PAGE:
Who would pay for the medications once they were released from prison? Would it be covered under medicaid or medicare? If not and they couldn't afford the medication would their body go into rejection and the transplant be for not anyway?

    Just wondering.
  6. by   maureeno
    Again, my posts were not intended to make people feel bad
    that is why I used the phrase "those who had already decided"....


    here is a list of what is usable
    *Organs: heart, kidneys, pancreas, lungs, liver, and intestines
    * Tissue: cornea, skin, bone marrow, heart valves, and connective tissue
    * Bone marrow
    http://www.organdonor.gov/default.htm


    I remember the days special "God" boards would decide who was worthwhile to be eligible for the limited renal dialysis which was available.
    Our technology is always pushing at our ethics.
  7. by   nurseleigh
    Originally posted by Tilleycs
    I'm personally not thrilled to be paying for ANYTHING for prisoners - cable, electricity, uniforms, hot water, heat and A/C, 3 meals a day, beds, health care. They've done WHAT to deserve being given all this for FREE???
    I agree with part of this. I don't think that prisoners deserve cable, or a fitness center that probably rivals any that I would have to pay dearly to use. But a lot of the rest of that is basic necessities of life. Food, water, clothing, a bed.

    I mean, really, how humane would it be to deny them those things?

    Leigh
  8. by   ktwlpn
    Originally posted by nurseleigh
    I agree with part of this. I don't think that prisoners deserve cable, or a fitness center that probably rivals any that I would have to pay dearly to use. But a lot of the rest of that is basic necessities of life. Food, water, clothing, a bed.

    I mean, really, how humane would it be to deny them those things?

    Leigh
    Let me ask you this-how humane is it for someone to break in my house and steal my silver,jewelry and electronics and maybe vandalize it and kick my dog on the way out? Or knock and old lady down and steal her purse? Or rape someone?How humane is it to murder someone during robbery or a drug deal? Basic needs-nothing else-and bring back those chain gangs.overcrowed? Erect some tents...Plenty of people in the US-adults and children-live in worse conditions...If prison was truly HARD time the rate of recidivism might just drop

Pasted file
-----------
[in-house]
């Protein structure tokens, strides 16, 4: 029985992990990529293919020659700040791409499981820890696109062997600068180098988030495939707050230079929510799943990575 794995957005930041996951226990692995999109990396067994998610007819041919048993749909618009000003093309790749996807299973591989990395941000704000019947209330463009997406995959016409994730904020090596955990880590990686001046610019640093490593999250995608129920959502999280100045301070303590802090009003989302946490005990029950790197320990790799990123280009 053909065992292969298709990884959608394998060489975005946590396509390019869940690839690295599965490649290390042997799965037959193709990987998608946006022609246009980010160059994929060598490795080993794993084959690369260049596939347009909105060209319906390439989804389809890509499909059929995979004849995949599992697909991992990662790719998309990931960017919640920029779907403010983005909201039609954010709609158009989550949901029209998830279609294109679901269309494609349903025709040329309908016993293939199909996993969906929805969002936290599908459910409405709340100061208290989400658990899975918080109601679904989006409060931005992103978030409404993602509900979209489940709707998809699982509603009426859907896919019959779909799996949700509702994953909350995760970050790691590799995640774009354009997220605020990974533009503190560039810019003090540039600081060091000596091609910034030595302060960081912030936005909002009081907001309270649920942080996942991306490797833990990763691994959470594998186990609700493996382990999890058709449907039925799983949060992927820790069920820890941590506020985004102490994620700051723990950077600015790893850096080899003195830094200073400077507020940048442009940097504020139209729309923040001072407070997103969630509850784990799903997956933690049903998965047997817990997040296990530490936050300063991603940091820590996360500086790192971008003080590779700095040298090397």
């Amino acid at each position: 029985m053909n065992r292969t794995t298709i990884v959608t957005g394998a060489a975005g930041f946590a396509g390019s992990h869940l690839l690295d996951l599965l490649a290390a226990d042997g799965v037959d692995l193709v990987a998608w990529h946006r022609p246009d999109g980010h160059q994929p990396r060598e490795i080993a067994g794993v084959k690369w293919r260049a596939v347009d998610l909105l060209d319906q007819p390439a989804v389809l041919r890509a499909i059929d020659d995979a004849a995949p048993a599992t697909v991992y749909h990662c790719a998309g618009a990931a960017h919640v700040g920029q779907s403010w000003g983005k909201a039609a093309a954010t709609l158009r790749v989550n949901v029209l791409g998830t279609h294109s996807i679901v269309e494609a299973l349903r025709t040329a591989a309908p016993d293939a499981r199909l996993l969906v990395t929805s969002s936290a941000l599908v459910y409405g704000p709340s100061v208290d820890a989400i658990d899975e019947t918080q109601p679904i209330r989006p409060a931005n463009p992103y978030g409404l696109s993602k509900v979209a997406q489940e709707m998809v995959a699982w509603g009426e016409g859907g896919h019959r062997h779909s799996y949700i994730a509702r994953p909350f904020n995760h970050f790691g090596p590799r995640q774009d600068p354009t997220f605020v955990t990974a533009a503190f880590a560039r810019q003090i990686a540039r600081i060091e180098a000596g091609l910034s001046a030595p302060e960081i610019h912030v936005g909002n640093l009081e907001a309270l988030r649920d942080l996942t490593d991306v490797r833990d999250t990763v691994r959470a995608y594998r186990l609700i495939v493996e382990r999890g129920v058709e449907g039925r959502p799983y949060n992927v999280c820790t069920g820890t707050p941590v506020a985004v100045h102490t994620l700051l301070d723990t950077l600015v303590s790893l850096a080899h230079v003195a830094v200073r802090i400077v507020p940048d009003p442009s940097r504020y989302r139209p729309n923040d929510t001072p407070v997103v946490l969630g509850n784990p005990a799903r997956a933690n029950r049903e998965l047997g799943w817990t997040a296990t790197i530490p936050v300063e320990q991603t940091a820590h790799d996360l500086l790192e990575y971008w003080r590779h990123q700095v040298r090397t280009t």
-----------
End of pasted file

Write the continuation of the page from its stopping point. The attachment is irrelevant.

9. by   yannadey
    This woman killed someone ending their life why oh why should she get a second chance by getting this liver transplant. She did not give her victim a second chance & who's to say if she gets paroled she would not go back to drinking & murdering again. Yes prisoners are entittled to medical care, but it should be basic nothing extraordinary to prolong their life.
  10. by   Katnip
    I've got to agree. Basic care. Food, shelter, water, and freedom from torture. And let them work for their room and board. Right now too many prisoners have it way better than a lot of hard working folks out there. There have been cases where prisoners have sued because they got apple juice instead of orange juice. An absolute waste of tax dollars.
  11. by   Q.
    Yikes, even I agree. Basic food and clothing. No TV. Maybe some donated books. Exercise can be accomplished by pounding rocks or making license plates or other manual labor. Heck, we had a correctional facility that used to farm the fields for their own food and aside from the building, were totally self-sufficient. Not anymore, unfortunately.
  12. by   sbic56
    Heck, we had a correctional facility that used to farm the fields for their own food and aside from the building, were totally self-sufficient. Not anymore, unfortunately.
    Now, that, I like. Tending these farms gave a sense of accomplishment, responsibility and built esteem. And, asside from perhaps death row inmates, aren't we supposed to be in the business of rehabilitation? I saw a piece on inmates training therapy dogs awhile back. Great program. These felons were able to know what it was like to be needed, trusted and they gave back to the community from which they were previously a problem in the process.
  13. by   fab4fan
    I saw a similar piece; it was amazing how some of the most hardened criminals were able to develop a bond with their dog, and know what it's like to feel needed/loved.

    It was really touching...these dogs just giving these guys unconditional love. It might have been the first time any of those men ever got that. But this is the perfect kind of thing for an inmate; it gives him something constructive to do for society, and it gives the inmate a feeling of being needed/loved.